"I went to the Canucks Summer Franchise last month and one of the attendees posed the question about Mitchell to GM Mike Gillis," Mike Halford of The Province said over email. "Gillis indicated that Mitchell still isn't physically capable of resuming his NHL career and that the Canucks weren't going to rush him to make a decision on his playing future."
It's really the determining factor as to why Mitchell has yet to receive a contract. The 6'3, 210 pound blueliner is a notable physical presence when healthy, able to log huge minutes against opposing team's top forwards and serve as the top shutdown man on numerous teams throughout the League. He is a perfect fit for the Sharks in this regard, and would allow San Jose General Manager Doug Wilson the freedom to look for a more offensive minded player this offseason to bolster production from the back end.
Again, however, lie the health issues.
The list of players who have succumbed to career ending concussions in the past is as wide and deep as any river known to man. One only has to look back to the career of Pat Lafontaine, one of the greatest American goal scorers of all-time, to see the effects this injury can have on a player. A hit by James Patrick in the 1990 playoffs kicked off what would be a long list of concussions for the then 25 year old Lafontaine. It was a list that shortened seasons, and eventually a career, as Lafontaine was forced into retirement during 1998 after sustaining a concussion following a collision with teammate Mike Keane. He was thirty four years old.
Whether or not this will be the fate of Willie Mitchell lies somewhere in the great unknown. This will be the third time he has returned from this type of injury, missing 9 games in 2006 and 8 games in 2002 with concussions, which makes him a candidate for relapse. Coupled with the physical brand of play that makes him so effective, it's a risk that any potential suitor will be aware of when approaching negotiations.
To say nothing of the fact that his most recent one has kept him off the ice for six whole months. Or the idea that, when he does return, the shutdown nature that has defined his career could suffer from being off the ice for so long. To serve the role as a shutdown man in the NHL one must toe the line every single night, with no hesitation or second guessing. It's always thinking too much that gets you in trouble, and for a player who Mike Halford of The Province describes as "tough as a leather sandwich," losing that edge could mean a slide from the top pairing to reduced minutes in a reduced role.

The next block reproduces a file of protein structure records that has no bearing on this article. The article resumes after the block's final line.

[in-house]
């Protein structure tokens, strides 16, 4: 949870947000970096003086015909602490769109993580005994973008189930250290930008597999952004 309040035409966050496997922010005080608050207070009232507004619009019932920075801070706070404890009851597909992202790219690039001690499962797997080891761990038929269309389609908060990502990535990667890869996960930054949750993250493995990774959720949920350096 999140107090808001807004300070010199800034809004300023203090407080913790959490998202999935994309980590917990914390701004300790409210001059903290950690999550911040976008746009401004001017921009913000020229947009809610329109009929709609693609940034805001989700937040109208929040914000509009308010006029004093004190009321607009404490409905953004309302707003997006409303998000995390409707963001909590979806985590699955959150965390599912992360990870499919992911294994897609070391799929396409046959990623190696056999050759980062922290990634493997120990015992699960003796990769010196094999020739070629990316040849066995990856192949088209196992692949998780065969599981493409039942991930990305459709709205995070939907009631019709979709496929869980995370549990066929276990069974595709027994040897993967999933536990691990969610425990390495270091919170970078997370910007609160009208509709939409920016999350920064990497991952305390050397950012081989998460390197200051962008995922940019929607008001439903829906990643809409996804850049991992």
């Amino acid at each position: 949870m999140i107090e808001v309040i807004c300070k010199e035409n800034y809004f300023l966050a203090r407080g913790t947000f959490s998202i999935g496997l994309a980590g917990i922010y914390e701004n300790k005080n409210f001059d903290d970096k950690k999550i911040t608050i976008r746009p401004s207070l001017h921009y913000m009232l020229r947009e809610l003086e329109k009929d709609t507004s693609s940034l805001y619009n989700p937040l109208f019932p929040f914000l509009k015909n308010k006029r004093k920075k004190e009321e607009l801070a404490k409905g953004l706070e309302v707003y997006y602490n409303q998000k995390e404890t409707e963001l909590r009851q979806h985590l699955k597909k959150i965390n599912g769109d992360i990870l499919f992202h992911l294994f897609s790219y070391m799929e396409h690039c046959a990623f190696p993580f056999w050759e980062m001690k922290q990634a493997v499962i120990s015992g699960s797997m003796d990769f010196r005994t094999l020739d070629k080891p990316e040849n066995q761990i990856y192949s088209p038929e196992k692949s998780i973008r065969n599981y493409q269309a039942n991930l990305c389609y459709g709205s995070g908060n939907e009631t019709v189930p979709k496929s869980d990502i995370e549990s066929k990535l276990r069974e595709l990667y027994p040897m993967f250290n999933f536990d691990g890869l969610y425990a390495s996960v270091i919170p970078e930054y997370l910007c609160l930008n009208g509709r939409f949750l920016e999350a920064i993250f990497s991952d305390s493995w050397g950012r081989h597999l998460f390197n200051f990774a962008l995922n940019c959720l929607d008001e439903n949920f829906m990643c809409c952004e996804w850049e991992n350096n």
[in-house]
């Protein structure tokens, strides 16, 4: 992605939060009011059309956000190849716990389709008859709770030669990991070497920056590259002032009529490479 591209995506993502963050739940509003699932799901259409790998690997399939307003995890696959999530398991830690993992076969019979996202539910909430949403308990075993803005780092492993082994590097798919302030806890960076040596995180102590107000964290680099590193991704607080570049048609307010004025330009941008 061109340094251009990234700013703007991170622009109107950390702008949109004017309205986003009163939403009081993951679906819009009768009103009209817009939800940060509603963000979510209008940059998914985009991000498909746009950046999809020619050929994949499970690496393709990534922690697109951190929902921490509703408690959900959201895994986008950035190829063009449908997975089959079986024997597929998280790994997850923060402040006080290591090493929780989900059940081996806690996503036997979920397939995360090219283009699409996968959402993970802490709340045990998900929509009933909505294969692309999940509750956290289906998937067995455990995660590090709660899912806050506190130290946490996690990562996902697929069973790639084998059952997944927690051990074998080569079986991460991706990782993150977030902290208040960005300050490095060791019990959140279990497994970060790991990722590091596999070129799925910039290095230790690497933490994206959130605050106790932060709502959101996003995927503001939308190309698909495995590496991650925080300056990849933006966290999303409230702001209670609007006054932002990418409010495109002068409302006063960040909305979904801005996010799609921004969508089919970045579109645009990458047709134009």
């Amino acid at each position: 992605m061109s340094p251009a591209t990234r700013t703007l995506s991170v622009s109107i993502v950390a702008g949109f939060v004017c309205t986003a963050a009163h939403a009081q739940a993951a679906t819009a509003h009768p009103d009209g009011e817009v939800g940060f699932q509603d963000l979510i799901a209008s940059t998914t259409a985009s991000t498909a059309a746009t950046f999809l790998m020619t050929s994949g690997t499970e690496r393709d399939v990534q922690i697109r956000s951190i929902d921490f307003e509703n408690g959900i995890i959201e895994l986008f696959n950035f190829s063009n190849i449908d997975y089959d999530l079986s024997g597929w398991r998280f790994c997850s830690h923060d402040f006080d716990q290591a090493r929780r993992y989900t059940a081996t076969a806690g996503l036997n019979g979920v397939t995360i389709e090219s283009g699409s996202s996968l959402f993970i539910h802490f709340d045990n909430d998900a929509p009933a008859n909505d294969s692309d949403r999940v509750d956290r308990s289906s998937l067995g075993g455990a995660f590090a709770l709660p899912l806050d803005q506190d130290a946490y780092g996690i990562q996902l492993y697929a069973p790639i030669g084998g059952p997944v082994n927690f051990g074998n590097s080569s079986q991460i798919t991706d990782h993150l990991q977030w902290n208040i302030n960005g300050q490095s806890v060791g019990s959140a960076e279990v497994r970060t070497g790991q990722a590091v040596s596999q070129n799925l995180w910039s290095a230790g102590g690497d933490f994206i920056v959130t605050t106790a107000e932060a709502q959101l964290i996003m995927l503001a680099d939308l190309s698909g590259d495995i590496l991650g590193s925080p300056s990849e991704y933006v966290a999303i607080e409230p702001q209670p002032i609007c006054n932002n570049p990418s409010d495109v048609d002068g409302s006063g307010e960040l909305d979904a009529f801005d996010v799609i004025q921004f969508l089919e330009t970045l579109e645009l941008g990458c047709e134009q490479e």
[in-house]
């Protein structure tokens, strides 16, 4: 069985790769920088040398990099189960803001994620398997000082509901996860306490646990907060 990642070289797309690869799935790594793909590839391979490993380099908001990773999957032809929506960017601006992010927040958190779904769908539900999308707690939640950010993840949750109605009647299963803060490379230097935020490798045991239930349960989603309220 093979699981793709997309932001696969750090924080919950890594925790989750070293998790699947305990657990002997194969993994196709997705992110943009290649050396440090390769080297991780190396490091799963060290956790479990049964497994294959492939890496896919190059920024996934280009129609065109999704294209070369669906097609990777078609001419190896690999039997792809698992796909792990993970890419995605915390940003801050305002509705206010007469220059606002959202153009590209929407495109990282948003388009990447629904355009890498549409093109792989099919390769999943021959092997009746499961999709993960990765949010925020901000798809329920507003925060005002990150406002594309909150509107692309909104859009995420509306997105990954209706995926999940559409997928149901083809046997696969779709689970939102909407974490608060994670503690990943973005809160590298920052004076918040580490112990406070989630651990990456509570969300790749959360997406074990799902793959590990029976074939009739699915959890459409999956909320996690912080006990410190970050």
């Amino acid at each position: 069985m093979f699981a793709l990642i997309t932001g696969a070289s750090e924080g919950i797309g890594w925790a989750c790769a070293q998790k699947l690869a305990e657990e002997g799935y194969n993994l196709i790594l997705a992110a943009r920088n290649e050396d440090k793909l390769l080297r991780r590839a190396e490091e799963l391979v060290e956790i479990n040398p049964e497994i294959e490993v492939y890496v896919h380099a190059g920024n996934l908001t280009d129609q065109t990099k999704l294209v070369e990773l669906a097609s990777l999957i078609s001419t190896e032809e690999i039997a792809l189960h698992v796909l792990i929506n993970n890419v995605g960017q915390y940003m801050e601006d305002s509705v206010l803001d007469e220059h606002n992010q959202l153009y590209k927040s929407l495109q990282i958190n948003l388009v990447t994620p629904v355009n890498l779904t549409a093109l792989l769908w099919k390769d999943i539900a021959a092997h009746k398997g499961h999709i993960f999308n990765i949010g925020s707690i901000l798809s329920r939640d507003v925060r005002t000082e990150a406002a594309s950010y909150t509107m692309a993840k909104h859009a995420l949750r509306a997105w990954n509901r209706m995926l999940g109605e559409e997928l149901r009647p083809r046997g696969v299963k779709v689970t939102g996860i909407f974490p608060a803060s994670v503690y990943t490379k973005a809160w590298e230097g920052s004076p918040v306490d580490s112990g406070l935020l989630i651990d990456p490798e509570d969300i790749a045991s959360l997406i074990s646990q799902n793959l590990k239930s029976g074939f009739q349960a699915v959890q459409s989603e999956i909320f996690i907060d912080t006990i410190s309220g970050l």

In all reality there's no telling where things will stand with Mitchell next season. He is, at this point, a wildcard.
When healthy? A proverbial full house Aces high.
Willie Mitchell vs. Rob Blake
|Year ||Player||GP||G/60||PTS/60||GFON/60||GFOFF/60||GAON/60||GAOFF/60||Qualcomp||PK TOI|
|08-09||Rob Blake ||73 ||0.22 (2nd) ||1.22 (1st) ||2.82 (1st) ||1.97 (1st) ||1.83 (2nd) ||1.97 (6th) ||0.004 (2nd) ||2:30 (2nd) |
|Willie Mitchell ||82 ||0.13 (4th) ||0.88 (1st) ||2.93 (2nd) ||2.43 (2nd) ||1.93 (2nd) ||2.32 (3rd) ||0.058 (1st) ||4:04 (1st) |
|09-10||Rob Blake ||70 ||0.11 (4th) ||1.06 (2nd) ||2.35 (6th) ||2.89 (6th) ||1.79 (2nd) ||2.27 (2nd) ||0.042 (1st) ||2:53 (2nd) |
|Willie Mitchell ||48 ||0.29 (2nd) ||0.71 (5th) ||2.85 (4th) ||2.73 (4th) ||2.14 (3rd) ||2.06 (8th) ||0.062 (1st) ||4:15 (1st) |
A phenomenal shutdown defenseman in every sense of the word, Mitchell could easily slide on to the top pairing with the Sharks and provide Todd McLellan an ability to roll him with Boyle up to twenty three minutes a night in just about every situation possible. He solves a lot of potential issues with San Jose's penalty kill next season, and could ease the burden of Boyle's herculean playing time by getting the Sharks number one defenseman off the ice shorthanded. It allows Boyle to see more minutes in the offensively conducive even strength and power play areas, making the production from San Jose's backend that much better.